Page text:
Reform Clause1 And Protect Freedom Of Speech

Backbencher December 12, 2013 0
Reform Clause1 And Protect Freedom Of Speech

Freedom of speech is the lifeblood of any free society. It gives individuals whatever their position or job in society, level or wealth or gender the right to speak their mind and to stand up for what they believe in, without fear of arrest. This includes the right to offend and annoy people, because freedom of speech means freedom to offend.

You would think this would be safe in a mature democracy like the UK, but unfortunately you’d be wrong. In order to protect people’s feelings, Clause 1 of the Antisocial Behaviour, Criminal and Policing bill makes it an offence and possibly a criminal offence at that to annoy people. This is because Clause 1 of the Anti Social Behaviour, Crime and Policing bill would in Clause 1 replace ASBOS with IPNAs (injunctions to prevent nuisance and annoyance). It is yet another example of the Government in the name of protecting people, undermining freedoms which people have fought centuries for.  We cannot let this go unanswered and if you agree with me you should support the campaign to Reform Clause 1, through writing articles and blogs, utilising social media and writing to your MP. Freedom of speech is too important to be thrown away, just in case someone gets annoyed by another person’s opinion.

The problem with these new injunction powers is that it could lead to police and courts having to investigate people for annoying other people, if an individual or a public authority believes a person’s conduct is causing a nuisance or annoying someone. Of course no one should go out to be deliberately annoying, but the idea that the police and courts should have to treat incidents of annoyance as a crime is ludicrous. Police and courts already have enough to deal with.  It is putting them in a position where they will have to decide whether a person’s expressions, beliefs, ideas and words are annoying. This goes dangerously close to regulating freedom of expression and speech in such a way that it could end up criminalising it.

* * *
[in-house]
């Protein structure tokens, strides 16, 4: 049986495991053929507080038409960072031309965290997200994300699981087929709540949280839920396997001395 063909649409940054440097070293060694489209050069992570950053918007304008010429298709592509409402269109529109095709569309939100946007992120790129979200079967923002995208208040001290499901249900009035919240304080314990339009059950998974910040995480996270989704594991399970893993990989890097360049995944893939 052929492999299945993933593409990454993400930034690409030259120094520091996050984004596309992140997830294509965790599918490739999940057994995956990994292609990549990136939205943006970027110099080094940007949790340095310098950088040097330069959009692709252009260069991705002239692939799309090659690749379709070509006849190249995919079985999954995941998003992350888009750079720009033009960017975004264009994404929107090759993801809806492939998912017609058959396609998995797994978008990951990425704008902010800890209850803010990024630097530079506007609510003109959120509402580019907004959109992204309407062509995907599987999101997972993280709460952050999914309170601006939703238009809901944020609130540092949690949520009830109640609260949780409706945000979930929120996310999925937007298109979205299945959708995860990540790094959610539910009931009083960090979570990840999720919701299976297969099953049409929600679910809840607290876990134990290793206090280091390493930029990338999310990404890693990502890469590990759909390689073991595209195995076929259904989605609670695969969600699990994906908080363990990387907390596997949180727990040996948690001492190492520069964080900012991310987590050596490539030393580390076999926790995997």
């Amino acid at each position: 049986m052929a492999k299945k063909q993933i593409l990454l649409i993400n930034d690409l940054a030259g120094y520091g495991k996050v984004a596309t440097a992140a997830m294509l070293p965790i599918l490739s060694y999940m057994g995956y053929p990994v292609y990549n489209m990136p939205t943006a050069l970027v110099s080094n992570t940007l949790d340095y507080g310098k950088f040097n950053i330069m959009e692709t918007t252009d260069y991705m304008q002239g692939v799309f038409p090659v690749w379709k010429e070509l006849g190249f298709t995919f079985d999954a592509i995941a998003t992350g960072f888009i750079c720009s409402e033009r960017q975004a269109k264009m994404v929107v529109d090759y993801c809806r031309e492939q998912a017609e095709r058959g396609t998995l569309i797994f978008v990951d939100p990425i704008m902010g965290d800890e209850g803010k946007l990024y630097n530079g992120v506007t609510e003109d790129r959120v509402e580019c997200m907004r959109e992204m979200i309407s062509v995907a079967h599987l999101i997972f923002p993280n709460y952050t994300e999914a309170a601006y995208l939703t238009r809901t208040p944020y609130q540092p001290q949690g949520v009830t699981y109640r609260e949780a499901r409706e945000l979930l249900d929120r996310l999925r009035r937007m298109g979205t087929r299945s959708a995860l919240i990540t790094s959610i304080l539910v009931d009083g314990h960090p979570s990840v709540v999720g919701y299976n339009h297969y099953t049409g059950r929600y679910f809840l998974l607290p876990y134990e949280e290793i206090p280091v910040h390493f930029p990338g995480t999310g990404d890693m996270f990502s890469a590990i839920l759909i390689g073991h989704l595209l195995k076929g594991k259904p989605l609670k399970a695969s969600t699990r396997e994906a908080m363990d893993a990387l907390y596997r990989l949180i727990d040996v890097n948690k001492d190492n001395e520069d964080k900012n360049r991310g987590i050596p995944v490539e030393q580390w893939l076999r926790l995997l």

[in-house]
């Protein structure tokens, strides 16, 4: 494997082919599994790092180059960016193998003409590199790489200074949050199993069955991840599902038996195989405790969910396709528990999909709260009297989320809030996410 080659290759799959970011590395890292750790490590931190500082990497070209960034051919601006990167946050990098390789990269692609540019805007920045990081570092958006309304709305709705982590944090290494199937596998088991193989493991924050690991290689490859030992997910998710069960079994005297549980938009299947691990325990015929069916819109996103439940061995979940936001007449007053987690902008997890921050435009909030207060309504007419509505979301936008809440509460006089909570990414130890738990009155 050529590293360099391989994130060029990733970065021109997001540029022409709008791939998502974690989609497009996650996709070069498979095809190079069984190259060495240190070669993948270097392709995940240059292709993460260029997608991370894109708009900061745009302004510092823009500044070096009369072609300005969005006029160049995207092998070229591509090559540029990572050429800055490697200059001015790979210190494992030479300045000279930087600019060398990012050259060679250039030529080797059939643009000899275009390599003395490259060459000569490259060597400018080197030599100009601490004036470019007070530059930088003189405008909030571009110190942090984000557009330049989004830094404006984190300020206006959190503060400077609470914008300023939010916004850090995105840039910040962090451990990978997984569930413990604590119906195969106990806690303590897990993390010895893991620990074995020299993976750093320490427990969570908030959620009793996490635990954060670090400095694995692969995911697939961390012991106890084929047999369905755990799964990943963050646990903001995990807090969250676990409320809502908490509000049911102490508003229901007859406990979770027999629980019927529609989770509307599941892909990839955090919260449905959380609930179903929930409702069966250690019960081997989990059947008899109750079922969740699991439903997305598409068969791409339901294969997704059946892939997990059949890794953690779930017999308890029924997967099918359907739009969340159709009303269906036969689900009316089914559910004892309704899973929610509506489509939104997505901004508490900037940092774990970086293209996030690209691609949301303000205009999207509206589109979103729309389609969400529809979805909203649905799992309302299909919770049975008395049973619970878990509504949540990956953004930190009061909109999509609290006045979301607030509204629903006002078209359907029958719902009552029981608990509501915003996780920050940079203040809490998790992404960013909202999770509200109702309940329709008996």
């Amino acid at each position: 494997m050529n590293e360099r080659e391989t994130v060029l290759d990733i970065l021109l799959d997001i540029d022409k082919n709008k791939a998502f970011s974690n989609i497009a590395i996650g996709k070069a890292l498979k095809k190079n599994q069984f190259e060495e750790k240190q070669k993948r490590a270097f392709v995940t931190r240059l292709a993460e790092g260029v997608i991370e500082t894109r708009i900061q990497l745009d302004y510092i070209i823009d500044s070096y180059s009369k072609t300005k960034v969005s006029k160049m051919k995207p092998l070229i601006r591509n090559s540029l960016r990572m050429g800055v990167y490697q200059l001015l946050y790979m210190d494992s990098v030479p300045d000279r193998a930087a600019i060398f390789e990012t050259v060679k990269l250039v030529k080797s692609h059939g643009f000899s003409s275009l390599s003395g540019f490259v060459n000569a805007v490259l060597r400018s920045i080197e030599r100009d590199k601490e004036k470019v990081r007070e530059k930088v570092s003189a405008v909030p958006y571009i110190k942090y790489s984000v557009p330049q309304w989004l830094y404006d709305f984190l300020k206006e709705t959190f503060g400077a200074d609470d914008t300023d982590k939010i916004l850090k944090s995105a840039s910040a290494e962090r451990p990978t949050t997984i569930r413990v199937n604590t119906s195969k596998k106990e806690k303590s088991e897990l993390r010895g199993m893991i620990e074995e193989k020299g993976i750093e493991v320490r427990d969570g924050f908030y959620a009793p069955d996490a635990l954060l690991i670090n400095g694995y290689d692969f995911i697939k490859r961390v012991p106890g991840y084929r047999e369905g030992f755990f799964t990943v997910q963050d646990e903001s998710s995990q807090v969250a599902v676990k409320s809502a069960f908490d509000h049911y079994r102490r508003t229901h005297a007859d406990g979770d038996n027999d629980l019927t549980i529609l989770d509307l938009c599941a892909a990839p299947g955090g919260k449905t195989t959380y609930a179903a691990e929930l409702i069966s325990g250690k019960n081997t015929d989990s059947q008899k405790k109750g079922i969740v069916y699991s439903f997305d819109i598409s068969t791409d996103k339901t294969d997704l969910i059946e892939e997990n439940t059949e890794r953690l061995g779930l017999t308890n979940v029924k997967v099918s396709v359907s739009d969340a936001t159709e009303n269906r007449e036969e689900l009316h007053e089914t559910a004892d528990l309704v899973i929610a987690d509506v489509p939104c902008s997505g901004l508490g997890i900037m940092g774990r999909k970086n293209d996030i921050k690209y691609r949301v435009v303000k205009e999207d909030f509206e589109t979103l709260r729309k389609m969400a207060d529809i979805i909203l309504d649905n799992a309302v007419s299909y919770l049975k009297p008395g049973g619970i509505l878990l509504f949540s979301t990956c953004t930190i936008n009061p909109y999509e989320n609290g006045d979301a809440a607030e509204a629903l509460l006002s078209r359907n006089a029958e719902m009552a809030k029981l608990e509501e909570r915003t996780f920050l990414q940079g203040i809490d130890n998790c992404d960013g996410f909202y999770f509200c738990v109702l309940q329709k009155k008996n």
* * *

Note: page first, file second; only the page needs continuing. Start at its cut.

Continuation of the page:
Some of the potential victims of the clause are those we may find annoying, but in a functioning democracy we should not gag. For instance you could have preachers of whatever religion or no religion be banned from preaching their beliefs in street corners. It could lead to certain protests being cancelled, because some of the speakers annoyed members of the public. It’s no wonder the campaign has such diverse supporters as the National Secular Society, The Evangelical Alliance, The Freedom Association and the Peter Tatchell foundation amongst others.  I’m sure the erosion of freedom of speech and expression for individuals is not what those who drew up Clause 1 would have wanted, but it’s the unintended consequence of a badly thought out piece of legislation.

It’s not particularly festive either. To give one example, around this time of year carol singers up and down the country will be preparing to sing from street to street often for charity, yet if some residents decide they are annoying they could end up being banned.  All this shows that this clause would undermine individual’s freedom of speech and expression. That should concerns lovers of liberty across the UK.

This Coalition Government frequently speaks about its commitment to freedom. To show that this is not hot air, they should send clause 1 to the dustbin of history and in doing so score a victory for a free society that is worth fighting for.

More details about the Reform Clause 1 campaign can be found here

Stephen Hoffman

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